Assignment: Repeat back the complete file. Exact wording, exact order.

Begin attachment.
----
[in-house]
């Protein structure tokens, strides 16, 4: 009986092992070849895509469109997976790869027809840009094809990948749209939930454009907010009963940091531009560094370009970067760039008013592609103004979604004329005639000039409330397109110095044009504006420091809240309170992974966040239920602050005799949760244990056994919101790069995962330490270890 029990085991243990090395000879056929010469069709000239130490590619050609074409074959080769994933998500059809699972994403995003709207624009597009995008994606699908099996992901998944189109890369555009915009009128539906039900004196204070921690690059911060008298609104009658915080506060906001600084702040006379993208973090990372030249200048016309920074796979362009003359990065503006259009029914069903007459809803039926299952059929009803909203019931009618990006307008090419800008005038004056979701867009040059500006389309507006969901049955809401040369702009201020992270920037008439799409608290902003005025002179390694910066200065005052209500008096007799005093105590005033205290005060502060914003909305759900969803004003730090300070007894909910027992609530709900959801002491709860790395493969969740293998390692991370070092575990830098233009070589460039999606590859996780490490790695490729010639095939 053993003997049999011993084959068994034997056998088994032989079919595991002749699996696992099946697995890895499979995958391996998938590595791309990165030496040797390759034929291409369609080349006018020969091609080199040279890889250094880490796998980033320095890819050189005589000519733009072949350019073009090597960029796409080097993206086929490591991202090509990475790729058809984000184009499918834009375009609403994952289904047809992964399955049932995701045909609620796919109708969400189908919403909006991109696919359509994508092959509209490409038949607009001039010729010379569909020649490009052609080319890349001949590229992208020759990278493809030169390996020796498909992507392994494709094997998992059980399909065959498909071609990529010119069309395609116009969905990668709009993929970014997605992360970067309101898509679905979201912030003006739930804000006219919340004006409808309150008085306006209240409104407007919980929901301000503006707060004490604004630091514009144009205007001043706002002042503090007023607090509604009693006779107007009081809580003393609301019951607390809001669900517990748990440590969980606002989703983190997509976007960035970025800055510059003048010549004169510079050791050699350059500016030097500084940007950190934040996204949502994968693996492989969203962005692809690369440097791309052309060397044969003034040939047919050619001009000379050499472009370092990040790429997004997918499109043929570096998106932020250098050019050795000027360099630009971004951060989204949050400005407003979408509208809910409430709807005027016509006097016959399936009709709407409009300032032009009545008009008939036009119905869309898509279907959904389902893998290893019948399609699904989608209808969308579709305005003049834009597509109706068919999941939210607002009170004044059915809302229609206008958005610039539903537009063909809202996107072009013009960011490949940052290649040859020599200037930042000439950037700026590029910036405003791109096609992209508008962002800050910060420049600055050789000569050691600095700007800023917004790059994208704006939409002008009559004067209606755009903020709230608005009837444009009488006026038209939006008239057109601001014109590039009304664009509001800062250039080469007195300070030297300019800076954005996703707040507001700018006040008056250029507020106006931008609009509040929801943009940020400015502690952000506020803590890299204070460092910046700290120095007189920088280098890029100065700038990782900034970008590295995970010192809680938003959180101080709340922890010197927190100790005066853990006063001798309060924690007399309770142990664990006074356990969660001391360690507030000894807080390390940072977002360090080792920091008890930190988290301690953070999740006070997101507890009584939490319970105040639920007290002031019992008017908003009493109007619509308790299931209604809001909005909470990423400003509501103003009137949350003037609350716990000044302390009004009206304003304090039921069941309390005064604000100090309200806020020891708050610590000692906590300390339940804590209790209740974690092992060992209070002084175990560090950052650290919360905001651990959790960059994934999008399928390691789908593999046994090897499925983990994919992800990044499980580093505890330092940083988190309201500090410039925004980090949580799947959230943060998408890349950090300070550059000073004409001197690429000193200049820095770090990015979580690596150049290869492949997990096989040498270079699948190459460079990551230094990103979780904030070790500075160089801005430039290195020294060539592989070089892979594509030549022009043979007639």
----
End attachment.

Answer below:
[in-house]
């Protein structure tokens, strides 16, 4: 009986092992070849895509469109997976790869027809840009094809990948749209939930454009907010009963940091531009560094370009970067760039008013592609103004979604004329005639000039409330397109110095044009504006420091809240309170992974966040239920602050005799949760244990056994919101790069995962330490270890 029990085991243990090395000879056929010469069709000239130490590619050609074409074959080769994933998500059809699972994403995003709207624009597009995008994606699908099996992901998944189109890369555009915009009128539906039900004196204070921690690059911060008298609104009658915080506060906001600084702040006379993208973090990372030249200048016309920074796979362009003359990065503006259009029914069903007459809803039926299952059929009803909203019931009618990006307008090419800008005038004056979701867009040059500006389309507006969901049955809401040369702009201020992270920037008439799409608290902003005025002179390694910066200065005052209500008096007799005093105590005033205290005060502060914003909305759900969803004003730090300070007894909910027992609530709900959801002491709860790395493969969740293998390692991370070092575990830098233009070589460039999606590859996780490490790695490729010639095939 053993003997049999011993084959068994034997056998088994032989079919595991002749699996696992099946697995890895499979995958391996998938590595791309990165030496040797390759034929291409369609080349006018020969091609080199040279890889250094880490796998980033320095890819050189005589000519733009072949350019073009090597960029796409080097993206086929490591991202090509990475790729058809984000184009499918834009375009609403994952289904047809992964399955049932995701045909609620796919109708969400189908919403909006991109696919359509994508092959509209490409038949607009001039010729010379569909020649490009052609080319890349001949590229992208020759990278493809030169390996020796498909992507392994494709094997998992059980399909065959498909071609990529010119069309395609116009969905990668709009993929970014997605992360970067309101898509679905979201912030003006739930804000006219919340004006409808309150008085306006209240409104407007919980929901301000503006707060004490604004630091514009144009205007001043706002002042503090007023607090509604009693006779107007009081809580003393609301019951607390809001669900517990748990440590969980606002989703983190997509976007960035970025800055510059003048010549004169510079050791050699350059500016030097500084940007950190934040996204949502994968693996492989969203962005692809690369440097791309052309060397044969003034040939047919050619001009000379050499472009370092990040790429997004997918499109043929570096998106932020250098050019050795000027360099630009971004951060989204949050400005407003979408509208809910409430709807005027016509006097016959399936009709709407409009300032032009009545008009008939036009119905869309898509279907959904389902893998290893019948399609699904989608209808969308579709305005003049834009597509109706068919999941939210607002009170004044059915809302229609206008958005610039539903537009063909809202996107072009013009960011490949940052290649040859020599200037930042000439950037700026590029910036405003791109096609992209508008962002800050910060420049600055050789000569050691600095700007800023917004790059994208704006939409002008009559004067209606755009903020709230608005009837444009009488006026038209939006008239057109601001014109590039009304664009509001800062250039080469007195300070030297300019800076954005996703707040507001700018006040008056250029507020106006931008609009509040929801943009940020400015502690952000506020803590890299204070460092910046700290120095007189920088280098890029100065700038990782900034970008590295995970010192809680938003959180101080709340922890010197927190100790005066853990006063001798309060924690007399309770142990664990006074356990969660001391360690507030000894807080390390940072977002360090080792920091008890930190988290301690953070999740006070997101507890009584939490319970105040639920007290002031019992008017908003009493109007619509308790299931209604809001909005909470990423400003509501103003009137949350003037609350716990000044302390009004009206304003304090039921069941309390005064604000100090309200806020020891708050610590000692906590300390339940804590209790209740974690092992060992209070002084175990560090950052650290919360905001651990959790960059994934999008399928390691789908593999046994090897499925983990994919992800990044499980580093505890330092940083988190309201500090410039925004980090949580799947959230943060998408890349950090300070550059000073004409001197690429000193200049820095770090990015979580690596150049290869492949997990096989040498270079699948190459460079990551230094990103979780904030070790500075160089801005430039290195020294060539592989070089892979594509030549022009043979007639």